Back to Trowa, he’s finally recovered from space and back in the circus where he began before joining the other boys in battle, though he suffers from amnesia. Trowa is also emotional, as he acted on his emotions of affection when he protected Katherine that first time, when she slapped him in the face (haha!). Heero justifies this emotional “outburst” even though he himself struggles with controlling this—how many times did he threaten to kill Relena? When Duo finds Trowa at the circus, Katherine pushes him away to protect Trowa from further trauma caused by his military past. Trowa is confused, but not triggered. But when Quatre comes into the picture, well that’s a different story. When Quatre learns where Trowa is, he races to find him, eyes brimming with tears. Again, Katherine protects him, but Quatre’s emotions succeed in triggering Trowa. He has a moment of despair as he tries to remember who Quatre is. He finally joins the other boys, even though he isn’t fully recovered. But I think we owe a lot to Quatre for bringing back one of the best of the pilots. 

Let’s skip ahead to the end of the series where Heero goes off to do stuff with the Libra ship and rigs Quatre’s suit with the Zero System before they go off into battle. Quatre, whose first experience led to a disastrous end, is largely dismayed and insists on his inability to master it. The fact that Heero put this system in Quatre’s suit and not the others’ can, superficially, be interpreted as Heero’s lack of faith in Quatre’s abilities as a fighter, since the Zero System improves skills exponentially. This is an incorrect interpretation. The Zero System messed up Trowa pretty good, and Wufei was also affected. I can’t remember if Duo ever jumped in the Zero Wing suit. It’s stated in the series that only a superhuman could master it. So why would Heero insist that Quatre use the system if he’s supposedly the weakest of them? Heero is implying that Quatre is the strongest, and Quatre’s previous traumatic experience coupled with his compassionate nature will help him to completely master the Zero System and lead the other three.  Which he does with expertly ease, lightning speed moves and superior strategies that overcome the enemy despite the immense danger they were in. Quatre was able to get the three other boys to fight as a unit rather than alone as they were used to doing. Then, wisely, after the battle he disengages the Zero System with an apparent understanding that it is addictive and he couldn’t risk compromising his nature again.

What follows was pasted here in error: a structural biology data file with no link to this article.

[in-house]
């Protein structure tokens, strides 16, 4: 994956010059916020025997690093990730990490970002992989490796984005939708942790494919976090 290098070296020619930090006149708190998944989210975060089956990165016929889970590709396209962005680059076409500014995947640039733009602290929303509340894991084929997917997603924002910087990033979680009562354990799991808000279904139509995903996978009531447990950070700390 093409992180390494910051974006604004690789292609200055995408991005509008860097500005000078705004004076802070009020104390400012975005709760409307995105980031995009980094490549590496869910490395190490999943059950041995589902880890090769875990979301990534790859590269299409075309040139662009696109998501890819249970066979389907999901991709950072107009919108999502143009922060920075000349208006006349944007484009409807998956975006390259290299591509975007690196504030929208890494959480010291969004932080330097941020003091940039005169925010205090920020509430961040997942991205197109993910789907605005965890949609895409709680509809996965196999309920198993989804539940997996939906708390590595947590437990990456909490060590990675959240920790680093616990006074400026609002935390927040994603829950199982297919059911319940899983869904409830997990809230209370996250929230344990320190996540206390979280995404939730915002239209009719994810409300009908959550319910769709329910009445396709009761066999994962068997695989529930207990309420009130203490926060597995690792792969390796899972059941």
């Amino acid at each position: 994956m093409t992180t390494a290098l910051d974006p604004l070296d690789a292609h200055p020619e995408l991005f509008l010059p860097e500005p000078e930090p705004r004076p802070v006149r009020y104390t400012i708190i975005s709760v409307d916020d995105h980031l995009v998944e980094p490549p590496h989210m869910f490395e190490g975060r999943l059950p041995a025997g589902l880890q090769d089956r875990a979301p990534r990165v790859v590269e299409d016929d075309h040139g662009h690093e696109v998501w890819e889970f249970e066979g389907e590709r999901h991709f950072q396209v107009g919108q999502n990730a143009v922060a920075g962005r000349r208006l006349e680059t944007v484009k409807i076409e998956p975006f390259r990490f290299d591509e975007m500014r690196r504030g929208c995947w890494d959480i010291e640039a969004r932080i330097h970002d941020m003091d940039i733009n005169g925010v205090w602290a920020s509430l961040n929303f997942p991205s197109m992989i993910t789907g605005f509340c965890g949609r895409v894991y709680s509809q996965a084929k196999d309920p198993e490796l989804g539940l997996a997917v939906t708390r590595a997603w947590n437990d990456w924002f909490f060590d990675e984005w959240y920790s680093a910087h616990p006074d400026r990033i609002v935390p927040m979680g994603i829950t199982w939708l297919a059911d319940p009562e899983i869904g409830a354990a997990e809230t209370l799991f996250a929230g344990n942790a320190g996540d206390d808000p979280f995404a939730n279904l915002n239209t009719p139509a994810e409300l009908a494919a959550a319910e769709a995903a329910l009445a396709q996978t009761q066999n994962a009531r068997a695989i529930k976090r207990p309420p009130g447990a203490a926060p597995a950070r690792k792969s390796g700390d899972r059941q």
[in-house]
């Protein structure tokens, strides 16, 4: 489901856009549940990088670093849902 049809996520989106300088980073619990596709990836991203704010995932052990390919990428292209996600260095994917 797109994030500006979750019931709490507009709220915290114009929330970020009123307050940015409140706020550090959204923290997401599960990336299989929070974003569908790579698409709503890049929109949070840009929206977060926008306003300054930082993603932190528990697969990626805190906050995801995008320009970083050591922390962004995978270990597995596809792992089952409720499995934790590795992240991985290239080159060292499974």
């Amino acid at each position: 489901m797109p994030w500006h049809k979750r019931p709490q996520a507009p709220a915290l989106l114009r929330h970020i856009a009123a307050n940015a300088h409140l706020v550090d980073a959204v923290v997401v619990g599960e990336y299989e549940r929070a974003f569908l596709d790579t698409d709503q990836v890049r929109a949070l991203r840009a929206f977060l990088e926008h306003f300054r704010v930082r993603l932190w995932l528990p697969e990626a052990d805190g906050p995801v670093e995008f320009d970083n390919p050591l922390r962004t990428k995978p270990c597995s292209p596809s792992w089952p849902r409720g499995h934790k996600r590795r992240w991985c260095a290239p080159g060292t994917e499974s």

In the end, in the showdown with that Dorothy chick who I hoped would die a terrible death, she and he have a philosophical discussion on the importance of kindness and it’s essential place in humanity, and ultimately the conclusion is kindness is more powerful than war. Quatre explains Trowa helped him to see that his kindness was not a shortcoming, but his greatest strength. And then he proceeds to fight in his Gundam with an abdominal stab wound—I don’t know about you, but I think that’s pretty badass. 

Lastly, a few words on appearances. The characters’ eyes stood out to me because they’re all different sizes. Quatre and Duo have gigantic eyes; Heero and Trowa have big eyes, but not like the aforementioned two boys. Adults, and especially villains, have narrow elongated eyes. There are specific reasons for this. Big eyes are used to denote youth—the boys are all 15 years old. Wufei has narrow eyes which seem to have been used to specify he is Chinese. Heero and Trowa are both reserved indivuals, whereas Quatre and Duo are the kinder and cheerier of the group. Big eyes reflect innocence and gentle natures, which those two boys possess. Quatre’s charitably is further emphasized by his younger-sounding voice, achieved by a female voice actor. This has no bearing on masculinity, rather it exposes the primary character traits. And these primary character traits indicate each character’s greatest strength which make them superior warriors capable of piloting superior Gundam suits. 

Quatre weak? He’s pretty much represented as one of the strongest characters in the series. 

If you’ve read this far, congratulations! You get an imaginary cookie and a participation ribbon!